Back in Kourou on Sunday, just about everything was closed, so when we walked down the main street in search of lunch, we found nothing. A restaurant that the space engineers had recommended was also closed, so after walking around in the heat for what seemed like ages, we ended up back at the apartment eating rice crackers and peanut butter. In the cooler evening we checked out a free concert taking place on the beach but all in all this was a fairly uneventful day.
On Monday we had planned to move on from Kourou. We had read that buses leave throughout the day, and Vanja had suggested asking the tourist info to call and book one for us, which we did first thing. Unfortunately, the buses only leave at 5 or 7am! Thus, we spent another night in Kourou.
This had two benefits. We were then able to visit the Le Centre Spatial Guyanais, and enjoy a lovely dinner with Vanja and Hoëlig who were luckily able to accommodate us another night.
We were only on the waiting list for the tour of the Space Centre and were only offered a place once they were sure some people hadn't turned up. As the Centre is huge, with 3 launch sites and the associated facilities, we were taken around in a bus.
First, we had a look at the launch pad for the Soyuz (medium sized) rocket, the type we had seen launch a few days prior. After the shuttle and launcher are constructed and loaded with the satellites (there are more correct terms but we can't remember), the complete rocket is moved to the launch pad on a big trailer on rails where final touches are made, fuel and the flight program are loaded, then the rocket is blasted into the sky. The launch pad is a big concrete area with a huge cavity that allows the flames from the launcher to be channelled away on lift off, and we could see the charred vegetation from the recent launch.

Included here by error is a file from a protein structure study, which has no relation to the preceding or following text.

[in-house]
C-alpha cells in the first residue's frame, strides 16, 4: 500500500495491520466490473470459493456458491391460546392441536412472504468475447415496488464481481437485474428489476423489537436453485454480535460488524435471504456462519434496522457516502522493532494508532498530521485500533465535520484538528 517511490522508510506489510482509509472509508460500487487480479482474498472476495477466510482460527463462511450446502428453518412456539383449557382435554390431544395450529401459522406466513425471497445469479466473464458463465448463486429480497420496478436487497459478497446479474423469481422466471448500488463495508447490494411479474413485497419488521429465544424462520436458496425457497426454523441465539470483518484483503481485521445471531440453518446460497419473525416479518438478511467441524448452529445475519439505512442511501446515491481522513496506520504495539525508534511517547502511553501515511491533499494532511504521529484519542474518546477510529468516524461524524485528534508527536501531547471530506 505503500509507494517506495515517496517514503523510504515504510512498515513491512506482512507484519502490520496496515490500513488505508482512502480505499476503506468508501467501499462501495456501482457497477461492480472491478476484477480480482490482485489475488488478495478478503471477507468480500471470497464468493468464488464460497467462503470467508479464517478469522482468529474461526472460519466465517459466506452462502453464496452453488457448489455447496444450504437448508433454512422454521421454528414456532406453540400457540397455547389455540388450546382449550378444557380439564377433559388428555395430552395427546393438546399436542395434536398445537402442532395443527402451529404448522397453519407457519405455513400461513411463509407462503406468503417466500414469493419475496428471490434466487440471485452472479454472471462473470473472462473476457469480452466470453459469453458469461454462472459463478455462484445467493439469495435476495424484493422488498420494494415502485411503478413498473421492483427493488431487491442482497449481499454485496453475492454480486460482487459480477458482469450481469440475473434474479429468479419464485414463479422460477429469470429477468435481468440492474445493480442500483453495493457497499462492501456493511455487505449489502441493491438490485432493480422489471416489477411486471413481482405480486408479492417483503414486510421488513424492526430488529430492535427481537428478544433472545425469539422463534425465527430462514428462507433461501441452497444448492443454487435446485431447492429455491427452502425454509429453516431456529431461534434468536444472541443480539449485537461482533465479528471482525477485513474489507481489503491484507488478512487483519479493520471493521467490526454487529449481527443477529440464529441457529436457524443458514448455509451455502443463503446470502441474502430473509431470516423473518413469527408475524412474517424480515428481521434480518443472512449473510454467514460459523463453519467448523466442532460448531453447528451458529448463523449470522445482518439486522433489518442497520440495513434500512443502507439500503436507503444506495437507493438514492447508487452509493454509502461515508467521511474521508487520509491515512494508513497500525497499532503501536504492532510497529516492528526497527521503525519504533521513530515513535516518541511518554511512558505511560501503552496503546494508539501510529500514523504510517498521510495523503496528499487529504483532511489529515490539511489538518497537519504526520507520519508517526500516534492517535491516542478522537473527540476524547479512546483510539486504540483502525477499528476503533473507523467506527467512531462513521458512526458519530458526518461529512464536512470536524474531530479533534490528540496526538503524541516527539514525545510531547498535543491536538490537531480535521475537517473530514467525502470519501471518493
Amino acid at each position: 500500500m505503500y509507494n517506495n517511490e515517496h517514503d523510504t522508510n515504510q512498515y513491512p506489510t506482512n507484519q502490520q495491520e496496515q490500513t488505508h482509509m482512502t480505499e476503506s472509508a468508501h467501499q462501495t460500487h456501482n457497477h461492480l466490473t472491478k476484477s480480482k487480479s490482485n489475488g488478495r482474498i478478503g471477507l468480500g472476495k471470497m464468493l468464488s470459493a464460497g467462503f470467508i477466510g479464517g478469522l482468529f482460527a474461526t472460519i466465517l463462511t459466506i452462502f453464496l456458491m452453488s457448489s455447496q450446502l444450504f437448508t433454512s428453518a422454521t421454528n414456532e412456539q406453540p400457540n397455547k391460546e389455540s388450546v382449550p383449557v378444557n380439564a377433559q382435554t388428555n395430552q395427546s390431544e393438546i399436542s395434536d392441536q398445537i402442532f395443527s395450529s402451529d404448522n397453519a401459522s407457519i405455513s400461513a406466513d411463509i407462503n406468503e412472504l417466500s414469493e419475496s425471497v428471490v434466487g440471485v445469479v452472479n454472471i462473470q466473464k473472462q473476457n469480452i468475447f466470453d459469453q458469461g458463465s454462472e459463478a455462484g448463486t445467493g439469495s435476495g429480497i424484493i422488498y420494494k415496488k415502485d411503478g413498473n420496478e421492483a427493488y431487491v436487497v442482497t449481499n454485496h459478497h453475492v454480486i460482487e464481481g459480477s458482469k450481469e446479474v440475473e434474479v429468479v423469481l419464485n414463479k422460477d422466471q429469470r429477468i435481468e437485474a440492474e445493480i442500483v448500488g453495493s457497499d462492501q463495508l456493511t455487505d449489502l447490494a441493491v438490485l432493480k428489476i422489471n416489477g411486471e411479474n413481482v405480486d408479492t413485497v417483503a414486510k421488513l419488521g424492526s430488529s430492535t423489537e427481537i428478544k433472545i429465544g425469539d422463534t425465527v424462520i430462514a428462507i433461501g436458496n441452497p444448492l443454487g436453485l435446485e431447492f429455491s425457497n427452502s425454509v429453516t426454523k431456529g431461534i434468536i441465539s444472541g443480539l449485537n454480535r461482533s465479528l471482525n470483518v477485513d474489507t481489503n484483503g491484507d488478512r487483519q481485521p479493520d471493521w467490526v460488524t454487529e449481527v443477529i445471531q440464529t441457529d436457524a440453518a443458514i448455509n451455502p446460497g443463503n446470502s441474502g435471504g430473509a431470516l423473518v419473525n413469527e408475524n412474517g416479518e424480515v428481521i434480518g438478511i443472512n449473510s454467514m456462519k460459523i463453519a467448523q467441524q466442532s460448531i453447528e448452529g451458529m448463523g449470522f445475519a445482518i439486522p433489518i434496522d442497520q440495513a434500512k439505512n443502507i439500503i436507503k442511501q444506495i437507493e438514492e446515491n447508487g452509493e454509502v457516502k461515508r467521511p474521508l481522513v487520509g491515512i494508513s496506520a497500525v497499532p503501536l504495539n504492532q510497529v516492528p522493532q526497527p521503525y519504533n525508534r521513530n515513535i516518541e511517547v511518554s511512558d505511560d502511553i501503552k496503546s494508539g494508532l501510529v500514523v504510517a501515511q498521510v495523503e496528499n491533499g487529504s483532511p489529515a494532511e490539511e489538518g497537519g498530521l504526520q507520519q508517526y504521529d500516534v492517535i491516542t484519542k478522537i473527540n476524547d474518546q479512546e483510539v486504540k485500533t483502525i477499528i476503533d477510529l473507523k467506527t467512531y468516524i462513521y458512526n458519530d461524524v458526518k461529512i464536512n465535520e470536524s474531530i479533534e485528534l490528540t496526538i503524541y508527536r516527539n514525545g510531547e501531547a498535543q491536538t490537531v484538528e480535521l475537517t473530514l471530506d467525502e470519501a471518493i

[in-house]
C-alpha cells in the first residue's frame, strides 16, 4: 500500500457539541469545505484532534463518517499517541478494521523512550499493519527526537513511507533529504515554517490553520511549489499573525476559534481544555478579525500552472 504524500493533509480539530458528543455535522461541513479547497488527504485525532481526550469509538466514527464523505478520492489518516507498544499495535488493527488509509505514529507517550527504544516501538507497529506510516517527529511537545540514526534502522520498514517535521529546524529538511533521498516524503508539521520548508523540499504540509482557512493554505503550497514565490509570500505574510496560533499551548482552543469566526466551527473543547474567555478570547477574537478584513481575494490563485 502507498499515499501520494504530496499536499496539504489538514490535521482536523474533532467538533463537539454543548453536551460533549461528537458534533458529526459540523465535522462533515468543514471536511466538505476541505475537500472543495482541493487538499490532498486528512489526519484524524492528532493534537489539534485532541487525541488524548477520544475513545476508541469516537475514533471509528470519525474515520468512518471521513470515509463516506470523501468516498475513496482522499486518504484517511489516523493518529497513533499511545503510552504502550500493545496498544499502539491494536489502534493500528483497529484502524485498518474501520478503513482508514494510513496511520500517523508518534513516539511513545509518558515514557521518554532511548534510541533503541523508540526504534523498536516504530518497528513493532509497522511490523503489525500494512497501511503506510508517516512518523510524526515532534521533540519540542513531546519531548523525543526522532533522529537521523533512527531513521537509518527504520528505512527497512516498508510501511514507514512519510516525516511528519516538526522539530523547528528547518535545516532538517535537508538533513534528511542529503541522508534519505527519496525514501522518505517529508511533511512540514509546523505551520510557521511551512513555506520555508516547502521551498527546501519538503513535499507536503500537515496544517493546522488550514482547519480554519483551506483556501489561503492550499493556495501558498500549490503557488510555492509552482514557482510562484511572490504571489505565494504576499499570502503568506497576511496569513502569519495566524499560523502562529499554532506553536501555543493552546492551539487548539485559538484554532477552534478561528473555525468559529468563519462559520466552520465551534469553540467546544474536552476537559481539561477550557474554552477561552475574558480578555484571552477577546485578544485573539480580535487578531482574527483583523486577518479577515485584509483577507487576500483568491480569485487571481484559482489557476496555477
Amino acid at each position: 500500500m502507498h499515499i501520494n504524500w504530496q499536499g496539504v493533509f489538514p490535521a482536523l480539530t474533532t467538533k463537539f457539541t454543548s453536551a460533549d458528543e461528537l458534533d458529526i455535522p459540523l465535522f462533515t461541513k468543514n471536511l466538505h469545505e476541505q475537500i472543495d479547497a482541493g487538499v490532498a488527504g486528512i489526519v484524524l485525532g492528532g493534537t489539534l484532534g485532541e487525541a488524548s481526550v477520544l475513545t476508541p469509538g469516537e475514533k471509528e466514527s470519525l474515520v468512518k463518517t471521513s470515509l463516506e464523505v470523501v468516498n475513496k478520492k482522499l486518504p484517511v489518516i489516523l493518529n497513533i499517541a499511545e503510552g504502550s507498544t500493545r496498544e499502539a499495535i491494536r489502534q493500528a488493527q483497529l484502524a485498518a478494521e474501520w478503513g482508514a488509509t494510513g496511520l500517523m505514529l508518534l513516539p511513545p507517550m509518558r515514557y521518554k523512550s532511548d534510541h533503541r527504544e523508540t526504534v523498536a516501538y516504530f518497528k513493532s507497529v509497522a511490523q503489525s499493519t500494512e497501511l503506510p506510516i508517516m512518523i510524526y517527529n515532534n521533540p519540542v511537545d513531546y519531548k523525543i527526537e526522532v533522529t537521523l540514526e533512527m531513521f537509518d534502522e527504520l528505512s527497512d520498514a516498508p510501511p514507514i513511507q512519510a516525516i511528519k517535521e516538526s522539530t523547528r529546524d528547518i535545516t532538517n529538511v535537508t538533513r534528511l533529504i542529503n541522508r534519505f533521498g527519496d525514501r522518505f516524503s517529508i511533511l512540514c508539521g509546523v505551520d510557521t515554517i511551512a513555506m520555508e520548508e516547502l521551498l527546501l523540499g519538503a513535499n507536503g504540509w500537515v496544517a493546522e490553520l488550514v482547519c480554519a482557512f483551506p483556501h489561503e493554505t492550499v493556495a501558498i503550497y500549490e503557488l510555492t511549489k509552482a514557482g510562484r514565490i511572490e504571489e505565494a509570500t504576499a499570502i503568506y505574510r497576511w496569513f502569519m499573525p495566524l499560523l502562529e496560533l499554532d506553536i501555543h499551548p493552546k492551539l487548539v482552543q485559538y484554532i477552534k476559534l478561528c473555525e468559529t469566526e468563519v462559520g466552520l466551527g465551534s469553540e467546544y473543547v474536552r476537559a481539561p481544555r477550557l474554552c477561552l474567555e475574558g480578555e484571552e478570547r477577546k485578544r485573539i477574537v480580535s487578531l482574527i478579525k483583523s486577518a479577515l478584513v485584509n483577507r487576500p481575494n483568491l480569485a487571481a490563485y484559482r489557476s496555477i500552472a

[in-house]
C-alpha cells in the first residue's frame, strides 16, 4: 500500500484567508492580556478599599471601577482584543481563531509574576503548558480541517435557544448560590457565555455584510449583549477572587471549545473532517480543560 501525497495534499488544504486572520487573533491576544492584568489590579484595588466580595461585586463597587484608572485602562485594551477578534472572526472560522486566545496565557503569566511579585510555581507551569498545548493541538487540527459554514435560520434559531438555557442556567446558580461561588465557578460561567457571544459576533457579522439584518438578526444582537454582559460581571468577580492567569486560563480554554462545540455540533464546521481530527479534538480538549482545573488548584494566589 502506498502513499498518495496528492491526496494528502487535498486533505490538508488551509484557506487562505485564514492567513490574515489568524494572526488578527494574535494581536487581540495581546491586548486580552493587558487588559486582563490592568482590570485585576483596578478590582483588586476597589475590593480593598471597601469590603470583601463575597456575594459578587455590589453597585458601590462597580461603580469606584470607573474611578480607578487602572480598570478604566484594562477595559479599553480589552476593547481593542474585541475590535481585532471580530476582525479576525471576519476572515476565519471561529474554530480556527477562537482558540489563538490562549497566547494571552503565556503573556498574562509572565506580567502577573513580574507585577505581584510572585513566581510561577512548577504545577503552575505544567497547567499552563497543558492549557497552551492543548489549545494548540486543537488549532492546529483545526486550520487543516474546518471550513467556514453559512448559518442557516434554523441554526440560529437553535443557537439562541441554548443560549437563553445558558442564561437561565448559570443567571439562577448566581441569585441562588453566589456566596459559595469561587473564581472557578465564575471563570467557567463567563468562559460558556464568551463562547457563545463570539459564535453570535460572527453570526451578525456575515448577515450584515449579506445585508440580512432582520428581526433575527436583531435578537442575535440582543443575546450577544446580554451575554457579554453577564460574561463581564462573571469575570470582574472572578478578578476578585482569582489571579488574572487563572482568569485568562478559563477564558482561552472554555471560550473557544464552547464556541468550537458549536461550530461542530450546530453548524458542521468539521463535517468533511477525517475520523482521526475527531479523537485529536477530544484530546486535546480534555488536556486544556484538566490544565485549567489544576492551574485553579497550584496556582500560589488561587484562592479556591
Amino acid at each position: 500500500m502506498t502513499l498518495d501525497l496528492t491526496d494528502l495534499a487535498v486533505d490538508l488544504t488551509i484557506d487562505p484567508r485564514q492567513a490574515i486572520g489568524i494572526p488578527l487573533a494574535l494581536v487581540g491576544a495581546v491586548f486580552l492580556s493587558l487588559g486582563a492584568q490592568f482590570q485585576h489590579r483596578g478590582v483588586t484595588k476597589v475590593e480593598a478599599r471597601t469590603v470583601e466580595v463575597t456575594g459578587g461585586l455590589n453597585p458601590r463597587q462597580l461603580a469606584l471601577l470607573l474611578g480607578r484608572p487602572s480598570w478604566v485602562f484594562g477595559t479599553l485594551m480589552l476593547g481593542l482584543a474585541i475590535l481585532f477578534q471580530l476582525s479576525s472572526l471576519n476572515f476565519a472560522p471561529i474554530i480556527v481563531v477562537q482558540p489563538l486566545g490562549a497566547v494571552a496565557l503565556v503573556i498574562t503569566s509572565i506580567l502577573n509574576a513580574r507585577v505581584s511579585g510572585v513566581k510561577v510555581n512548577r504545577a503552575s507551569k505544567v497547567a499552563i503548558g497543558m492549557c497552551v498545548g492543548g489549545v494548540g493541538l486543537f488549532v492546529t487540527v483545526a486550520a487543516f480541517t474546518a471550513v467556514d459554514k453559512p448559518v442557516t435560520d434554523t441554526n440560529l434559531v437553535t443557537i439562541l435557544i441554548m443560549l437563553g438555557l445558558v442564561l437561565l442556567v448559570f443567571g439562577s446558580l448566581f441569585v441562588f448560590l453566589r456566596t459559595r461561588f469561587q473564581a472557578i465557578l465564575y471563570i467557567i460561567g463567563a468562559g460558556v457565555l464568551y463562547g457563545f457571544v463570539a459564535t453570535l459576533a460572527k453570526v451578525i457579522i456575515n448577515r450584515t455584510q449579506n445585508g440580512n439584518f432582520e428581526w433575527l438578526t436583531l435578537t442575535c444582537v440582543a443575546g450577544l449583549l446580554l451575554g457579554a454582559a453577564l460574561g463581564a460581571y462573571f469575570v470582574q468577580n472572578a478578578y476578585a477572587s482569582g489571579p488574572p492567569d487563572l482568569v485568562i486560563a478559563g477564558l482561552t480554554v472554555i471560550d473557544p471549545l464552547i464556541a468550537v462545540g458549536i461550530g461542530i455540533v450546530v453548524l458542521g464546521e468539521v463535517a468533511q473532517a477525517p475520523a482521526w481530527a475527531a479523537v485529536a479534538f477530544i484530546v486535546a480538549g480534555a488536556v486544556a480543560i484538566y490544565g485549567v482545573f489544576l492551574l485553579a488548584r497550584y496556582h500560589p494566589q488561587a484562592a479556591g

Next we visited the control building for the Ariane 5 and Vega rockets, the big and small ones. We sat in a viewing room overlooking the control area that still looks like it's from the 70's. After a very lengthy explanation in French, we were given a very brief explanation in English, but at least we got some idea of what goes on in the construction and launch phases of those rockets as well.
After a drive around the Ariane 5 launch pad, we were able to view both the Ariane 5 and Vega launch pads from a viewing area, before returning to the visitors centre. The last part of the tour was of the Jupiter Room, where all the important people sit on launch day who decide if the launch proceeds, with media, representatives of the companies launching satellites and other VIPs looking on. We were informed that the next launch, an Ariane 5 rocket, will carry a satellite for Optus Australia.
A lovely French couple who were on our tour dropped us back in Kourou despite our inability to communicate before Vanja and Hoëlig collected us for dinner. We had some nice BBQ fish and salad and had a great chat about how they met, Hoëlig's work at the space centre, Vanja's and our travels through South America, and the differences of our home countries (Holland for Vanja and France for Hoëlig). It was great to be able to spend some time with them before we departed early Tuesday morning for St Laurent.